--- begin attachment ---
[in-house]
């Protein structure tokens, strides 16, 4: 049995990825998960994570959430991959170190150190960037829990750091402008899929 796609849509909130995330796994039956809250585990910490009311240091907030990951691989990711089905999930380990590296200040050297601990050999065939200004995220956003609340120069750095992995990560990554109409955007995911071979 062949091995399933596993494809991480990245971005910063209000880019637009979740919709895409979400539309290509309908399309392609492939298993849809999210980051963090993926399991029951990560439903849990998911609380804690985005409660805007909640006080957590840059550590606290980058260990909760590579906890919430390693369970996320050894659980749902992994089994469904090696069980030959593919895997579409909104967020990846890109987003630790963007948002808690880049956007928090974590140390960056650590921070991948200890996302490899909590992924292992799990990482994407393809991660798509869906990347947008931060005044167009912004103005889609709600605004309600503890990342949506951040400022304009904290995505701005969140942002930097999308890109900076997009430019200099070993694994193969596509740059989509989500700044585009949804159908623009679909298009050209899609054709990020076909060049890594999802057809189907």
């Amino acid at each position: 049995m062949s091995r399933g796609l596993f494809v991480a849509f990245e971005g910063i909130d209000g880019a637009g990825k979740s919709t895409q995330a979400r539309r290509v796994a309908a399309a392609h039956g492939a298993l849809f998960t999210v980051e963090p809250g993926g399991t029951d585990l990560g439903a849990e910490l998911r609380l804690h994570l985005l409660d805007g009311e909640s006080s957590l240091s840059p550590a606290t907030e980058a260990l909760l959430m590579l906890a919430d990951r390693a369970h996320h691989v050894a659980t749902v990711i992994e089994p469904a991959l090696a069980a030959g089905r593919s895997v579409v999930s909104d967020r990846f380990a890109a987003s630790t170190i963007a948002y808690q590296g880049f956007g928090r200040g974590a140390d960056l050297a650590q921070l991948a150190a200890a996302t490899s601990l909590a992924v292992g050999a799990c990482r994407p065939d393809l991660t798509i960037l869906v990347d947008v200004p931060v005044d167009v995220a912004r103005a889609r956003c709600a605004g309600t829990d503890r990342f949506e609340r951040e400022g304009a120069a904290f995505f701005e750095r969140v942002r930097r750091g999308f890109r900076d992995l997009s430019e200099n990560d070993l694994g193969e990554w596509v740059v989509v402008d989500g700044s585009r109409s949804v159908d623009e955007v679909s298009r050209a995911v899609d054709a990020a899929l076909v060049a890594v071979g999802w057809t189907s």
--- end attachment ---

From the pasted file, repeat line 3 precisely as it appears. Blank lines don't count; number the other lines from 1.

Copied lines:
């Amino acid at each position: 049995m062949s091995r399933g796609l596993f494809v991480a849509f990245e971005g910063i909130d209000g880019a637009g990825k979740s919709t895409q995330a979400r539309r290509v796994a309908a399309a392609h039956g492939a298993l849809f998960t999210v980051e963090p809250g993926g399991t029951d585990l990560g439903a849990e910490l998911r609380l804690h994570l985005l409660d805007g009311e909640s006080s957590l240091s840059p550590a606290t907030e980058a260990l909760l959430m590579l906890a919430d990951r390693a369970h996320h691989v050894a659980t749902v990711i992994e089994p469904a991959l090696a069980a030959g089905r593919s895997v579409v999930s909104d967020r990846f380990a890109a987003s630790t170190i963007a948002y808690q590296g880049f956007g928090r200040g974590a140390d960056l050297a650590q921070l991948a150190a200890a996302t490899s601990l909590a992924v292992g050999a799990c990482r994407p065939d393809l991660t798509i960037l869906v990347d947008v200004p931060v005044d167009v995220a912004r103005a889609r956003c709600a605004g309600t829990d503890r990342f949506e609340r951040e400022g304009a120069a904290f995505f701005e750095r969140v942002r930097r750091g999308f890109r900076d992995l997009s430019e200099n990560d070993l694994g193969e990554w596509v740059v989509v402008d989500g700044s585009r109409s949804v159908d623009e955007v679909s298009r050209a995911v899609d054709a990020a899929l076909v060049a890594v071979g999802w057809t189907s």